On October 18, 1991, the President delegated his authority under 33 U.S.C 2732 (o) to the Secretary of Transportation in Executive Order 12777, section 8(g) (see 56 FR 54757; October 22, 1991) for purposes of certifying advisory councils, or groups, subject to the Act. On March 3, 1992, the Secretary redelegated that authority to the Commandant of the USCG (see 57 FR 8582; March 11, 1992). The Commandant redelegated that authority to the Chief, Office of Marine Safety, Security and Environmental Protection (G-M) on March 19, 1992 (letter #5402).

On July 7, 1993, the USCG published a policy statement, 58 FR 36504, to clarify the factors that shall be considered in making the determination as to whether advisory councils, or groups, should be certified in accordance with the Act.

The Assistant Commandant for Marine Safety and Environmental Protection (G-M), redelegated recertification authority for advisory councils, or groups, to the Commander, Seventeenth Coast Guard District on February 26, 1999 (letter #16450).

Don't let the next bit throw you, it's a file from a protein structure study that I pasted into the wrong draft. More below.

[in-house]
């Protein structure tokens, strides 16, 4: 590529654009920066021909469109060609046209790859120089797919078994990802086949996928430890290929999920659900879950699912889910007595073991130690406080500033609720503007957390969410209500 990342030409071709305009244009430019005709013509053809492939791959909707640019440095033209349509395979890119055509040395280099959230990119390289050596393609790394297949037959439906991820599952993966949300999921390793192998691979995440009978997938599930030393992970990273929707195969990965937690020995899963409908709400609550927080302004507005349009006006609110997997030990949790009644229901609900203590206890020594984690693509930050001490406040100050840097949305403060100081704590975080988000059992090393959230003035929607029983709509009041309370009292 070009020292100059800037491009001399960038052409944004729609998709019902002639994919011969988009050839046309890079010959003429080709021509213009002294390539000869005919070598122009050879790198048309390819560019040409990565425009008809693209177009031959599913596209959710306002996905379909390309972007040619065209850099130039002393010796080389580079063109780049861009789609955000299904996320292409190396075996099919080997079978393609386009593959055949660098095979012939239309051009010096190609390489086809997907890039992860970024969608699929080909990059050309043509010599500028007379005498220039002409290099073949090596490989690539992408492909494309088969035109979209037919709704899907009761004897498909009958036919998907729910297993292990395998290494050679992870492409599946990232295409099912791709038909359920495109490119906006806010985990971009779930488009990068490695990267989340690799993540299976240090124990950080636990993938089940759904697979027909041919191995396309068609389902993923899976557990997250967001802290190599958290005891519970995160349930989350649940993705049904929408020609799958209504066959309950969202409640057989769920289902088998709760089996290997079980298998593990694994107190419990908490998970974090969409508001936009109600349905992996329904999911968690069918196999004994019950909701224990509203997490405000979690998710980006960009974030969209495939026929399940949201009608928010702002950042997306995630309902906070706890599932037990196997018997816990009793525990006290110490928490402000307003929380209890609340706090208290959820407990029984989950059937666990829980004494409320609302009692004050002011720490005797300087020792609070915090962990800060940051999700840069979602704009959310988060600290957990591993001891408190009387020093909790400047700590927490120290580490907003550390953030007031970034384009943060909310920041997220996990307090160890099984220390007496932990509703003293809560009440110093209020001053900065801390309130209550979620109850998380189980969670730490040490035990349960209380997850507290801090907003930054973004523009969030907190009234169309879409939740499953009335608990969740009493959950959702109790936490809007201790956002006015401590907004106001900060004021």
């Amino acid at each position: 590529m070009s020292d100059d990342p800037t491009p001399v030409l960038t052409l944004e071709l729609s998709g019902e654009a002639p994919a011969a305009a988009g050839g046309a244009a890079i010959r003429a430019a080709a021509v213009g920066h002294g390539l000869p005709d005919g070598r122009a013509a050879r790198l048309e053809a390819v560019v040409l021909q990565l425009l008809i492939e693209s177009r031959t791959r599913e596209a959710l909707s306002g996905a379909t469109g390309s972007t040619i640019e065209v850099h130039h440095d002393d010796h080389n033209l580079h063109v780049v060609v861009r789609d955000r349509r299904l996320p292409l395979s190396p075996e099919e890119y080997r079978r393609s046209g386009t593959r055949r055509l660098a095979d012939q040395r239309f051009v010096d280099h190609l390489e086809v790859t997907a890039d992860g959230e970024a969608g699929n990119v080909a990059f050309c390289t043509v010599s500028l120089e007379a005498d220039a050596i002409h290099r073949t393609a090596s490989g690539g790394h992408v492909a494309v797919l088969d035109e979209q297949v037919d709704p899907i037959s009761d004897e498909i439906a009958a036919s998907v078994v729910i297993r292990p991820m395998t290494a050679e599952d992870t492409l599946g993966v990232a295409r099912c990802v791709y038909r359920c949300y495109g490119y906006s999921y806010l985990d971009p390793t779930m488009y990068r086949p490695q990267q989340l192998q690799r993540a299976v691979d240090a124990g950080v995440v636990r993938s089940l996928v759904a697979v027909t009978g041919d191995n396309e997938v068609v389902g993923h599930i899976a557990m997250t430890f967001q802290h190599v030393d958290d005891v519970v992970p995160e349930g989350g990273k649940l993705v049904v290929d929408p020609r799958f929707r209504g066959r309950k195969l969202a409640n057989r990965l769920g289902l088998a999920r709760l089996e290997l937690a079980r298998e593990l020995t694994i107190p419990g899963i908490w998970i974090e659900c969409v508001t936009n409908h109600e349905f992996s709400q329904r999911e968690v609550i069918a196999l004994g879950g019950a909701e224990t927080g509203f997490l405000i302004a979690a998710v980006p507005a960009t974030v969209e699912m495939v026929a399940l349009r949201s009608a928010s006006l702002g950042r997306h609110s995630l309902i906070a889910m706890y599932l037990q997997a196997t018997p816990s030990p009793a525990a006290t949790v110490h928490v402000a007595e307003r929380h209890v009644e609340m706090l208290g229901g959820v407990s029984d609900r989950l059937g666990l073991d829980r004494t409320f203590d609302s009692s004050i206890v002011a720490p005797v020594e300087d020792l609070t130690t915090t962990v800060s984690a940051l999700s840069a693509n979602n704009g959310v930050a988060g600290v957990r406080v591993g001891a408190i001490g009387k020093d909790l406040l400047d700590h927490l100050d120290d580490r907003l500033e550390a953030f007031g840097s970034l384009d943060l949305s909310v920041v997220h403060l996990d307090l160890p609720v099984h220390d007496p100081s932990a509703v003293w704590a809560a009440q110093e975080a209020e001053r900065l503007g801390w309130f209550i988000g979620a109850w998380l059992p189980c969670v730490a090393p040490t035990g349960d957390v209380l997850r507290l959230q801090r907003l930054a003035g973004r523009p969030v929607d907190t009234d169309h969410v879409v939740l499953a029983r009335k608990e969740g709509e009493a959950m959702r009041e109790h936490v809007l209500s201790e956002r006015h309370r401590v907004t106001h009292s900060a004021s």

On September 16, 2002, the USCG published a policy statement, 67 FR 58440, that changed the recertification procedures such that applicants are required to provide the USCG with comprehensive information every three years (triennially). For each of the two years between the triennial application procedure, applicants submit a letter requesting recertification that includes a description of any substantive changes to the information provided at the previous triennial recertification.

Discussion of Comments